[A collaboration post – all thoughts are my own.]
Thanks to technology, we’re more connected than ever. We are allowed to have Netflix, online shopping, and blogging. But we also need to take a break and give ourselves a digital detox.
Excessive amounts of online screening have been proven to lead to a variety of issues, including stress, anxiety, poor sleep, and lower productivity. Do you remember the last time your phone wasn’t right next to you?
When it feels impossible to make you step away from scrolling all day long, you know it’s time for a digital detox. A digital detox is just a total screen time shut down. As simple as it may seem, in a world that largely revolves around technologies — mobile phones, laptops, smart televisions, etc — it can be incredibly challenging to take a step back from the very methods that connect us. But a digital detox is a great way to build a healthier relationship with devices in your life. You can create a weekend digital detox or mini-detox after work – do whatever works for you! What matters the most is that you create time for your brain to reset.
Disconnecting from any digital devices is part of any self-care routine that I build over the months to optimize my creativity, and productivity, and have more energy. We might not realize it, but too much technology harms our brain. From disrupting our beauty sleep, getting behind at work, or increasing our stress levels. Technology also makes it hard to focus on what’s in front of us. More time spent on screens means less time spent with the people we love and makes us feel less connected.
Cutting out technology has massive mental health benefits, and you will be amazed at how much better you feel when you aren’t constantly connected. Benefits of doing a digital detox:
- Without blue light, you’ll get better sleep and have more energy in the morning.
- Less tech means more time to get things done. When you’re not staring at a screen, you’ll have more time to do the things that matter.
- Having more time for your loved ones can only be a good thing. Notice how much closer you feel to the people around you after going tech-free.
- More time to explore all those hobbies you’d long forgotten.
Digital Detox For Freelancer
Allow only important notifications
Limit the number of notifications you receive. Turn anything that you don’t need to receive when you’re working, such as social media and news notifications. The second you check the notification, you interrupt your train of thought. And the longer you focus on your phone, the less likely you resume your stream of productivity.
If you run your own business or your job relies largely on your connection, it may feel impossible to digitally detox. As a freelancer myself, I constantly chat with my clients through Skype and email. I have to keep them updated on their translation documents. However, I check my email once or twice a day and put an out-of-office autoreply on for 48 hours so I can tackle my priorities without interruption.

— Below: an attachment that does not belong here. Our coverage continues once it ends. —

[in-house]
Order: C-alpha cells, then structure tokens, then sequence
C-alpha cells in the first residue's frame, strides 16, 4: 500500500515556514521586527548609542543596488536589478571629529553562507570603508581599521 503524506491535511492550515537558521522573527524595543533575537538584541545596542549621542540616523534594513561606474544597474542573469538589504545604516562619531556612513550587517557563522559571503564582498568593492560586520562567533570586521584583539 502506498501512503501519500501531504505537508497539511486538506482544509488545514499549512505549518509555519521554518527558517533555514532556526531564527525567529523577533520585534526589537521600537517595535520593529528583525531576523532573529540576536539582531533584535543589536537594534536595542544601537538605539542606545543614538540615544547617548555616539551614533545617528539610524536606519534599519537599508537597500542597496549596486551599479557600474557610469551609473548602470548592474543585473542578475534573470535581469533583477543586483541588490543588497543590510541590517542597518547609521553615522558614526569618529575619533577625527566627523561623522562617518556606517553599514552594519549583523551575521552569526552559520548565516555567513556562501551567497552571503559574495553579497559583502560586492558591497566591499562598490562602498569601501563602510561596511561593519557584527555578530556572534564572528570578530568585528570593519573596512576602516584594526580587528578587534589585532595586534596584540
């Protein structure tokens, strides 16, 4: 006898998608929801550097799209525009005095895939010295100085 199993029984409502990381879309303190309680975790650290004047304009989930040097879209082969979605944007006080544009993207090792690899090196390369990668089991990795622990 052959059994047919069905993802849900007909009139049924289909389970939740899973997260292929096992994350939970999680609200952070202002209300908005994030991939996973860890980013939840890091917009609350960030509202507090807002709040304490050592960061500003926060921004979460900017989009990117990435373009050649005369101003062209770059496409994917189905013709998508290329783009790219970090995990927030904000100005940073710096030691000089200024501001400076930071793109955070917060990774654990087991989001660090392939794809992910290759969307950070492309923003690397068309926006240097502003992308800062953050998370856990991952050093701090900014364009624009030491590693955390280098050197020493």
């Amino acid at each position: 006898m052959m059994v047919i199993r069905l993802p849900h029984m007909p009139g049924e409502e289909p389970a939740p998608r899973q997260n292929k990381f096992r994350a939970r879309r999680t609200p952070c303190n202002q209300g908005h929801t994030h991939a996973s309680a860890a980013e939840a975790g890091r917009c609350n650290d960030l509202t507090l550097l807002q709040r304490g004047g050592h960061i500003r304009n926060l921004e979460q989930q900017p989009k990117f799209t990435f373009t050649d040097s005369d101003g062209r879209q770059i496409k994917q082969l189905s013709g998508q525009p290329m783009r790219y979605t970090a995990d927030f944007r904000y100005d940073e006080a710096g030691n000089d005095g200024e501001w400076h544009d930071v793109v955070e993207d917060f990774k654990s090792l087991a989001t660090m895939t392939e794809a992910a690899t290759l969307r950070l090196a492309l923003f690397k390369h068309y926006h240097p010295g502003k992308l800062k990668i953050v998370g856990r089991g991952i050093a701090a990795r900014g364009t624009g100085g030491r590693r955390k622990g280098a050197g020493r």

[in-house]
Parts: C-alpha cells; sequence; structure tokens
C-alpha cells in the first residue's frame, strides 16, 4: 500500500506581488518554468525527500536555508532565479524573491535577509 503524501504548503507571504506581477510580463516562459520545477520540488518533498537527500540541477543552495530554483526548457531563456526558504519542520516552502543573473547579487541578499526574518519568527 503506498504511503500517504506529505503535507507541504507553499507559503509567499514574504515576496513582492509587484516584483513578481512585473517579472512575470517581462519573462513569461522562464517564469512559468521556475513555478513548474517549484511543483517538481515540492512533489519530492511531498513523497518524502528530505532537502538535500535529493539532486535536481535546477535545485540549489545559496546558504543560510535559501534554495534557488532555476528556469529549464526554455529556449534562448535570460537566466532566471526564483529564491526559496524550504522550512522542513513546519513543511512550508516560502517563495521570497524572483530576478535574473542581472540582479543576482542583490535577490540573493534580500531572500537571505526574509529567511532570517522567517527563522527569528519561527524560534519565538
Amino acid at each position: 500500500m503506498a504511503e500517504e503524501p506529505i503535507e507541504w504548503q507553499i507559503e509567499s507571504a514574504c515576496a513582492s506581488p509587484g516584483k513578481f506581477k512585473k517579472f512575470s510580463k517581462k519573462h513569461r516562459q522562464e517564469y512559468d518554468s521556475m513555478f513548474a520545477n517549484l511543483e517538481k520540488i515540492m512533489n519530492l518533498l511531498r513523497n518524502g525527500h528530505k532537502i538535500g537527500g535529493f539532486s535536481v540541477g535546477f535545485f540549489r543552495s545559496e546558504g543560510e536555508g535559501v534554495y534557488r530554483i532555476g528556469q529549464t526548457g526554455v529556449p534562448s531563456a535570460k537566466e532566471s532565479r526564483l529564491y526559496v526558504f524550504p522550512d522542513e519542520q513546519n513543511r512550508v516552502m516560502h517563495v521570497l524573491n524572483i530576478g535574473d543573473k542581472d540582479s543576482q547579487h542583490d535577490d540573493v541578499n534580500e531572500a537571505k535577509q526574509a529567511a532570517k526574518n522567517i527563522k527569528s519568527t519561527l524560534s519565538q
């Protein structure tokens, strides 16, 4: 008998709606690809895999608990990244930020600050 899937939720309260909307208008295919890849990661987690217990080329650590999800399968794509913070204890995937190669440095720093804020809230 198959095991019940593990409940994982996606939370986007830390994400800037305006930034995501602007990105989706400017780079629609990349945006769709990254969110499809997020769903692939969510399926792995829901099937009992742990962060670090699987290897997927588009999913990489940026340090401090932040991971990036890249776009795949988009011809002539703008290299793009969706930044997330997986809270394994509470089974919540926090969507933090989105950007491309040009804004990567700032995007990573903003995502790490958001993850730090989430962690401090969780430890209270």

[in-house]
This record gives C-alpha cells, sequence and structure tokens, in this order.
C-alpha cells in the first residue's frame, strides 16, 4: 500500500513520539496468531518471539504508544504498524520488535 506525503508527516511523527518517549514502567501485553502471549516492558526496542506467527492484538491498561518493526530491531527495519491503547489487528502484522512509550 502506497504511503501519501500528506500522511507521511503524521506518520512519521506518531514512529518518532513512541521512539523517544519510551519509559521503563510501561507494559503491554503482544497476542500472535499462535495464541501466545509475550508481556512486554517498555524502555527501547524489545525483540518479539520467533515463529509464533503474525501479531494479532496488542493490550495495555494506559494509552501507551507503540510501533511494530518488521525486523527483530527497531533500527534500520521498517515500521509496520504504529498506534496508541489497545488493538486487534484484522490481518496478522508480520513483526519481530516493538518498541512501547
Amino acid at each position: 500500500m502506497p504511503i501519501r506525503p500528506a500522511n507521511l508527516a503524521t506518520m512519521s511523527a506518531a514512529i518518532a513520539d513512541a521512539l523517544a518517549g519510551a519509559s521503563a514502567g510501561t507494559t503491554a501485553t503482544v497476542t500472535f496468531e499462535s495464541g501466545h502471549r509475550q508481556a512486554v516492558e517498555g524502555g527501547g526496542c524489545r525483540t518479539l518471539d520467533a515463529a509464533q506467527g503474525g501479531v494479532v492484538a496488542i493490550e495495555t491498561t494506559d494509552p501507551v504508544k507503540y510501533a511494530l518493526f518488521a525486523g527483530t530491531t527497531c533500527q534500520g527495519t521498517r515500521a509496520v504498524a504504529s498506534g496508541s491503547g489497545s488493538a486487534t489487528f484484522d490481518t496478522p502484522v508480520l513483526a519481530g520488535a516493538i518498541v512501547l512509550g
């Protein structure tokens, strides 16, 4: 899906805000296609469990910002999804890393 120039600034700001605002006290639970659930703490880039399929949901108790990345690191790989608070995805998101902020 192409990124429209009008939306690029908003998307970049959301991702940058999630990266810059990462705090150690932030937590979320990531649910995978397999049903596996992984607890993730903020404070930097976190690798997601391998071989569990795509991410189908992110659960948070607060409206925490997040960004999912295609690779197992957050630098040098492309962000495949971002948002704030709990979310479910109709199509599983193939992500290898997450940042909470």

Create weekly limits
Each week, make a goal of spending less time using digital devices, especially your smartphone. Start with a half-hour each day, then increase it to an hour the next week and keep going.
Do other activities you love
If you have something you look forward to doing – for example, painting, cooking, or arts – you will not feel the need to go on your phone. Investing your time in doing the things you love will leave you feeling happy. Do this to your morning and night routine. If you start and end the day on your phone, it will be terrible for your productivity and sleep cycle.
When I have a subtitling project, I need to use my laptop for 5-6 hours almost every day. And it seems impossible to have a tech-free week. So getting outside or going for a walk is one of the best ways to detox from my devices, and it’s an easy activity you can do every day.
Use your devices only when you need to
To make sure that you are using your phone mindfully, every time you pick it up, ask yourself why exactly you are using your phone. If your family text you about something urgent, let them know and put your phone down. If you think that’s not urgent, tell them you’ll text them back after work. Social media notifications? You probably don’t need to go on your phone (please refer to number 1).
This is a habit that I build this year. Whenever I’ve accomplished offline time, I give myself a reward. It can be getting yourself that thing that’s been on your wishlist, going to your favorite restaurant, having a hair treatment, etc.
Here are some more tips to start a digital detox:
- Let your coworkers know you won’t be available after the workday is done and turn off all your work-related notifications.
- Always prioritize the people in your life over the content on your phone.
- Disconnect for a period of time: during lunch, before bedtime, or after work are all great places to start.
- Make it a rule that no phones are allowed at the dinner table.
Actually, there are a ton of ways to start a digital detox. You can pick up a couple of methods above that work for you and give them a try for at least a week. Some days you might need to be on your phone, so feel free to stay flexible and alternate days to fit your schedule.
Do you have more tips to start a digital detox? Have you made it your weekly routine? Let me know your thoughts below.